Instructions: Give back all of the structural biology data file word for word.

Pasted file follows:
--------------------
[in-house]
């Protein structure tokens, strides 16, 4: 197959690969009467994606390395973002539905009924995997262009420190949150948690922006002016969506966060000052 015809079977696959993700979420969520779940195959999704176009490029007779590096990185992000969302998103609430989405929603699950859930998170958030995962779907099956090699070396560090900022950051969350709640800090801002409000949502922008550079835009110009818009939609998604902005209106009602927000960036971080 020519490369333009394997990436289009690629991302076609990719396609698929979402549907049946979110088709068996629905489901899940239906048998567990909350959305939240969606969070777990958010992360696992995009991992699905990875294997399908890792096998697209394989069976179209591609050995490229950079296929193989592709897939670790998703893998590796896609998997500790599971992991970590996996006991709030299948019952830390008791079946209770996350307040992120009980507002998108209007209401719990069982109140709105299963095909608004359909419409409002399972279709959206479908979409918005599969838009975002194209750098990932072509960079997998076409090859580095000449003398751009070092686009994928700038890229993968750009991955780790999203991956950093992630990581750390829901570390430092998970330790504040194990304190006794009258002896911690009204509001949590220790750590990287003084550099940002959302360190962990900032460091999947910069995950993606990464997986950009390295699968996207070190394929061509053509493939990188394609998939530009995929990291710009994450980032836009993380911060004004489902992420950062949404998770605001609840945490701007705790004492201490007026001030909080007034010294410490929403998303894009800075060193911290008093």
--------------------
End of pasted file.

[in-house]
């Protein structure tokens, strides 16, 4: 197959690969009467994606390395973002539905009924995997262009420190949150948690922006002016969506966060000052 015809079977696959993700979420969520779940195959999704176009490029007779590096990185992000969302998103609430989405929603699950859930998170958030995962779907099956090699070396560090900022950051969350709640800090801002409000949502922008550079835009110009818009939609998604902005209106009602927000960036971080 020519490369333009394997990436289009690629991302076609990719396609698929979402549907049946979110088709068996629905489901899940239906048998567990909350959305939240969606969070777990958010992360696992995009991992699905990875294997399908890792096998697209394989069976179209591609050995490229950079296929193989592709897939670790998703893998590796896609998997500790599971992991970590996996006991709030299948019952830390008791079946209770996350307040992120009980507002998108209007209401719990069982109140709105299963095909608004359909419409409002399972279709959206479908979409918005599969838009975002194209750098990932072509960079997998076409090859580095000449003398751009070092686009994928700038890229993968750009991955780790999203991956950093992630990581750390829901570390430092998970330790504040194990304190006794009258002896911690009204509001949590220790750590990287003084550099940002959302360190962990900032460091999947910069995950993606990464997986950009390295699968996207070190394929061509053509493939990188394609998939530009995929990291710009994450980032836009993380911060004004489902992420950062949404998770605001609840945490701007705790004492201490007026001030909080007034010294410490929403998303894009800075060193911290008093």